• While we were fixated on the Super Bowl, Britain held its annal BAFTA Awards, their version of the Oscars, Sunday night. The big winner was "1917."
  • Meanwhile, our version of the Oscars -- the Oscars -- is this Sunday.
  • Rush Limbaugh shocked his audience by announcing yesterday that he is suffering from advanced lung cancer and that he'll be occasionally be missing shows for treatment.
  • The New England Patriots are said to be offering Tom Brady $30 million to stay there for one more year.
  • At the Super Bowl, Jay-Z and Beyonce did not stand for the National Anthem.
  • Jeep's "Groundhog's Day" commercial with Bill Murray won the USA Today ad-meter for the most-like spot in the Super Bowl.
  • Former Prince Harry, Meghan Markle and baby Archie are hoping to spend some time in Los Angeles this summer to soak up the sunshine and maybe spend a little more time with Markle's mom, Doria Ragland.
  • Ash Wednesday is early this year, falling on February 26.
  • Stephen King has announced he's quitting Facebook and suggesting you get out, too.
  • Disney paid $75-million for the rights to take the original cast of "Hamilton" and turn it into a movie next year.
  • Well, that was short. Pamela Anderson and John Peters have already split, just 12 days after their wedding.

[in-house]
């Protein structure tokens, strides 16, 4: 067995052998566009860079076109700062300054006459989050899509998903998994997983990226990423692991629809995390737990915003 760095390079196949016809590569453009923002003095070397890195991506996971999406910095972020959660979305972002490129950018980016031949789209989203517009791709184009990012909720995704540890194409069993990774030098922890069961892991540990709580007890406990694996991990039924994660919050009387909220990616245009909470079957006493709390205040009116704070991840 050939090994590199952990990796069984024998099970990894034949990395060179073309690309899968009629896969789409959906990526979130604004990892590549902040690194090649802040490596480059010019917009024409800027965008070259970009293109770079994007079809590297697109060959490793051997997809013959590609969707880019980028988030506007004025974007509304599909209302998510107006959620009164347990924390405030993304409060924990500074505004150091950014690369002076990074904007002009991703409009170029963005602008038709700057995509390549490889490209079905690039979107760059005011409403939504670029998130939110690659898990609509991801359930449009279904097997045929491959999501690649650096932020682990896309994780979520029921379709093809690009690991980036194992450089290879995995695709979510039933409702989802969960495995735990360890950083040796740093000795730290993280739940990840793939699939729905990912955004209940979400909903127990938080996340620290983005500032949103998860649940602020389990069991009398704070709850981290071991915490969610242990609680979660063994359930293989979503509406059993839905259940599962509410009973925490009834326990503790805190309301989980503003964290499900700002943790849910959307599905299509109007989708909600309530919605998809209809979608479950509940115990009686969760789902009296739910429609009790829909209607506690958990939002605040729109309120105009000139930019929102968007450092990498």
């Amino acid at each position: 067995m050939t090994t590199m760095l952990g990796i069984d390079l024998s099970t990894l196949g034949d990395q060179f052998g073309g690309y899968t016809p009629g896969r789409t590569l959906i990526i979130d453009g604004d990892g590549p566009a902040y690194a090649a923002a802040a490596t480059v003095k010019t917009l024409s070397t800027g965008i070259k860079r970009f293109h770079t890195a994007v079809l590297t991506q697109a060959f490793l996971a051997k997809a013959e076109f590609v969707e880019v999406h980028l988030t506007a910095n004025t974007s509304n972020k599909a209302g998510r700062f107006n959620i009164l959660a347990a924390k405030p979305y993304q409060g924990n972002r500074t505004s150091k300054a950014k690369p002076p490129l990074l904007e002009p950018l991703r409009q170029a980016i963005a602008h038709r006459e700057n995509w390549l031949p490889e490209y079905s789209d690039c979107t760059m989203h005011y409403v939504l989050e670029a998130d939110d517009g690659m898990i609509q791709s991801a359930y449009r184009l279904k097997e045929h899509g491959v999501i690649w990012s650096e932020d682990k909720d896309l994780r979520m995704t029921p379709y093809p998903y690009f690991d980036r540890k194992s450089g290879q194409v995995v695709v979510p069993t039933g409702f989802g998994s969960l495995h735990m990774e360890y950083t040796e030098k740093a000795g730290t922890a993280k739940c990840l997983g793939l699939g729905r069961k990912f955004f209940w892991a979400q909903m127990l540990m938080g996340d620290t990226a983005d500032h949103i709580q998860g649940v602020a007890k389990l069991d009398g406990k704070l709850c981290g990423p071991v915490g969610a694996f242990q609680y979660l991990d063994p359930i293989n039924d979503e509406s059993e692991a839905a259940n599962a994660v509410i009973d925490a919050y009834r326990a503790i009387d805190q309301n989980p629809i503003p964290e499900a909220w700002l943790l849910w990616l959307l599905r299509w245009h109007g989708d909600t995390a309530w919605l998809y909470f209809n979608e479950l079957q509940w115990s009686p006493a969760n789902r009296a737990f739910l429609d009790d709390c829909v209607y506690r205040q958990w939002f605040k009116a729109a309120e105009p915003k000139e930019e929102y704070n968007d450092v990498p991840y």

• Planters had Mr. Peanut die so they could revive him as a "Baby Peanut" (much in the spirit of Baby Groot). Baby Peanut made his debut in the Super Bowl game.
  • Meanwhile, the FDA has approved the first treatment for peanut allergy.
  • Elton John made it half-way through a concert in Australia, before he was chased off by crazy heavy rains.
  • In Detroit, a woman bit off part of a man's tongue after she asked him not to use it while kissing her, but he did anyway.
  • Duane "Dog" Chapman lost his wife last June. While recently appearing on Dr. Oz with his longtime friend, Moon Angell, he appeared to propose to her. Which is interesting, since in August, he told People magazine that he promised his late wife that he wouldn't remarry. She turned him down.
  • Surprising no one, the Journal of International Psychology did a study of the owners of high-status luxury cars and found that the majority of them were argumentative, stubborn, disagreeable and un-empathetic. They were also "most likely to run a red light, not give way to pedestrians and generally drive recklessly and too fast."


Popular posts from this blog

Book discussion group to meet

Fall Book Discussion and Movie Series